A large number of search and rescue teams were working there, but the focus was moving to emergency relief, although heavy rains were causing landslides in affected areas, making operations even more difficult. The United Nations was working with the Government on planning next steps, while agencies of the Organization, non-governmental groups and international partners were helping on the ground.

In regard to the Pacific tsunami, he said that the official death toll had reached 137 in Samoa with 310 injured and 3,200 homeless. Much of the destruction was concentrated on Samoa's southern coast of Upalu, where 20 out of 40 villages had been destroyed and the Government estimated $150 million in damage. As in the other situations, humanitarian workers were now shifting from rescue operations to emergency relief and early recovery planning.

Turning briefly to the 21 September earthquake in Bhutan, he said that 12 people had been killed and more than 1,000 homes and public building destroyed. Although the death toll was less than that of the other disasters being discussed, he called the event a major catastrophe for such a small, landlocked developing country, particularly as winter approached. He said that an assessment team was on the ground and the results would be known in a few days.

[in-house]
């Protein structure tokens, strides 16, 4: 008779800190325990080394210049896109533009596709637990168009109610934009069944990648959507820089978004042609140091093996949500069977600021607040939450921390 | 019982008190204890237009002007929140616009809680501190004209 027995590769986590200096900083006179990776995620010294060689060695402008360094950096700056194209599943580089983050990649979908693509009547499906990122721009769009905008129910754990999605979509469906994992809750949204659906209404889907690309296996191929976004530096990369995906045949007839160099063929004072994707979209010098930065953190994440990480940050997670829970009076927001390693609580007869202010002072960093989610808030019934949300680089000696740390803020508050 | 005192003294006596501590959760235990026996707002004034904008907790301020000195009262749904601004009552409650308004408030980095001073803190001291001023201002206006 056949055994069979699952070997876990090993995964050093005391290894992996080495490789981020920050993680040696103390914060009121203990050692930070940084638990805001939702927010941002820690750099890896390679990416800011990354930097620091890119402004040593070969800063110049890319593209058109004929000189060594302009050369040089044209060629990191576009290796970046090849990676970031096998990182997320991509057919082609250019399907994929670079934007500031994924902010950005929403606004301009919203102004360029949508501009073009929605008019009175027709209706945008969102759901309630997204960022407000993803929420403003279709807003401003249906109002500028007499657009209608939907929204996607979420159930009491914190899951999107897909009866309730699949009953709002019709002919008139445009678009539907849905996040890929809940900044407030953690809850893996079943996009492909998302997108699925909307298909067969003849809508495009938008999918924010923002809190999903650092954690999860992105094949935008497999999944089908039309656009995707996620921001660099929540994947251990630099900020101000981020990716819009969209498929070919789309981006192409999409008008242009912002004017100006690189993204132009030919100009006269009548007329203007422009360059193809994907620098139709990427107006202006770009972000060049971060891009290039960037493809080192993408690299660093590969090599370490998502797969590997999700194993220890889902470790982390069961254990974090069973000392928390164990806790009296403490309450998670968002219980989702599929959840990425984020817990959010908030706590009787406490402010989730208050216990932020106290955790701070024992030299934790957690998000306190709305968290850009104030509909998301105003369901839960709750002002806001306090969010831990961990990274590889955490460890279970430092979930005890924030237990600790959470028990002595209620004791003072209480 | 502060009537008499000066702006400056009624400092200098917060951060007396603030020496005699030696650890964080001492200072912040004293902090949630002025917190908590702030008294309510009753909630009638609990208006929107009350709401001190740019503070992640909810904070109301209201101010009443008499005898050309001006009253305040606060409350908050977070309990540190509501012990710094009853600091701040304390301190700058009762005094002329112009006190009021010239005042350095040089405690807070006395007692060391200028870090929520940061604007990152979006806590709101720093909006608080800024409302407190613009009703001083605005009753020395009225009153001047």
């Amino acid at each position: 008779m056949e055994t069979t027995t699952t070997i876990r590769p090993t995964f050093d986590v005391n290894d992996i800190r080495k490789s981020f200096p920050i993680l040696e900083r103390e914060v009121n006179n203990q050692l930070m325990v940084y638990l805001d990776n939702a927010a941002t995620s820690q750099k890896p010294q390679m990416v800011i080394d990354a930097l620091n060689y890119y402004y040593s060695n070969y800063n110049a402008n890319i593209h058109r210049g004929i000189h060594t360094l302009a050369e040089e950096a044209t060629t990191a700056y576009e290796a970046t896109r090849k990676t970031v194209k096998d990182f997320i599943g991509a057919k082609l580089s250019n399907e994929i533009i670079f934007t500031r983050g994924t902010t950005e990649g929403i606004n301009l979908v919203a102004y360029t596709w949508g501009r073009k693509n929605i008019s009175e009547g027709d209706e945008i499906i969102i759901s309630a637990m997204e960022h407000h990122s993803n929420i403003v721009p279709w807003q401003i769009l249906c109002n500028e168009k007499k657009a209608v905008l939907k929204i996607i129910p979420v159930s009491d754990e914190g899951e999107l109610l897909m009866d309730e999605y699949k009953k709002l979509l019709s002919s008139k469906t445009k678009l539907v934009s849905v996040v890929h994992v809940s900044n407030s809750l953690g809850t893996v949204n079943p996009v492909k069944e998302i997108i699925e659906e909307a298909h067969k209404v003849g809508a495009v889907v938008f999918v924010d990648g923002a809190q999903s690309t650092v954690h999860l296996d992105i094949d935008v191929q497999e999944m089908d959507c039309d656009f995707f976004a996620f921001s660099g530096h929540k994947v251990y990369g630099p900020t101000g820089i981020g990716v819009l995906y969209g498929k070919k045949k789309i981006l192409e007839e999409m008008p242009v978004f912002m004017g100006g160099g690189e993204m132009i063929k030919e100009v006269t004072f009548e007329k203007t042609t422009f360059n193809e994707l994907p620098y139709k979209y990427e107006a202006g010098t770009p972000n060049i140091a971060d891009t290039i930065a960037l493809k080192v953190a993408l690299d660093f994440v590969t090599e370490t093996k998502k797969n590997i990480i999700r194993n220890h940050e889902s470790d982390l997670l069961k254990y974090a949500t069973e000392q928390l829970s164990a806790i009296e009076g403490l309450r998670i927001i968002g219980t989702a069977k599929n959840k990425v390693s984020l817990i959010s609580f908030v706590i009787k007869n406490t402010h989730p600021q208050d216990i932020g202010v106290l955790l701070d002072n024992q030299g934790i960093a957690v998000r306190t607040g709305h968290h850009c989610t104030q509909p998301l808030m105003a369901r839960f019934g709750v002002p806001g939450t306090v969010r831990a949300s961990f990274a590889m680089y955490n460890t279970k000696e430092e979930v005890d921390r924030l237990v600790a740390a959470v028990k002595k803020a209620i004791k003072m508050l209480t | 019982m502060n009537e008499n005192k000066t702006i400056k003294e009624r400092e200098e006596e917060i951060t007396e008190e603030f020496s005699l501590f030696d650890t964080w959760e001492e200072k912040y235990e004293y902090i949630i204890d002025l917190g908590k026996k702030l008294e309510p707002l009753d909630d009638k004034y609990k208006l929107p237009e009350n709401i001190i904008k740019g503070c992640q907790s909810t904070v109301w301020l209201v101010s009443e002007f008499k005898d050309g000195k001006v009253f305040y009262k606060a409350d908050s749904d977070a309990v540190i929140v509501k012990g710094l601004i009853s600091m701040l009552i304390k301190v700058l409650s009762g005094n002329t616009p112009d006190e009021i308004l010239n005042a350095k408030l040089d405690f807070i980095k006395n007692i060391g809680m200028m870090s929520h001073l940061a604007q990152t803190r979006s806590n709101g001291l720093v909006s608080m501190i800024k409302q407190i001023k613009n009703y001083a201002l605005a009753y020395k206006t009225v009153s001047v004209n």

On the Indian floods, he said that some 2 to 3 million people had been affected, and there was a high toll of death and destruction. The United Nations had not been asked to deal with the situation, because, he surmised, the country had its own resources and was in the habit of dealing with such matters themselves, and they were good at it.

Asked to assess the national response to the disasters, he said that Indonesia had good structures in place, because of previous events, and the Philippines was also used to dealing with them. Part of the effort of "building resilience" was to encourage better preparation, he added, saying that the effort had to be stepped up, with the possible increase of extreme weather predicted with global warming.

Asked about the situation in Yemen on the eve of his departure there, he said that his main focus was on how to ensure better access for humanitarian workers to people trapped by hostilities. He wanted to discuss it with the Government, but the cooperation of the rebels was needed as well. He added that there was good cooperation from Saudi Arabia in bringing aid across the northern border.

In regard to flooding in displaced person camps in Sri Lanka, he said his pleas to the Government were to not only improve conditions, but to get as many people out of the camps concerned as possible before the monsoon rains.

At this afternoon's press conference, Mr. Holmes also voiced his condemnation of what he called the murderous attack on the World Food Programme facility in Pakistan, stressing that the five staff members that were killed were only helping the people of Pakistan and had no political or religious agenda.

He said he hoped it would not affect aid to displaced persons in Pakistan, pointing out that, although United Nations facilities were closed, critical work had not ceased, and people were working from home. "We refuse to be deterred by these kind of attacks", he said, acknowledging, however, that risks to staff had to be taken into account and minimized through a full security review.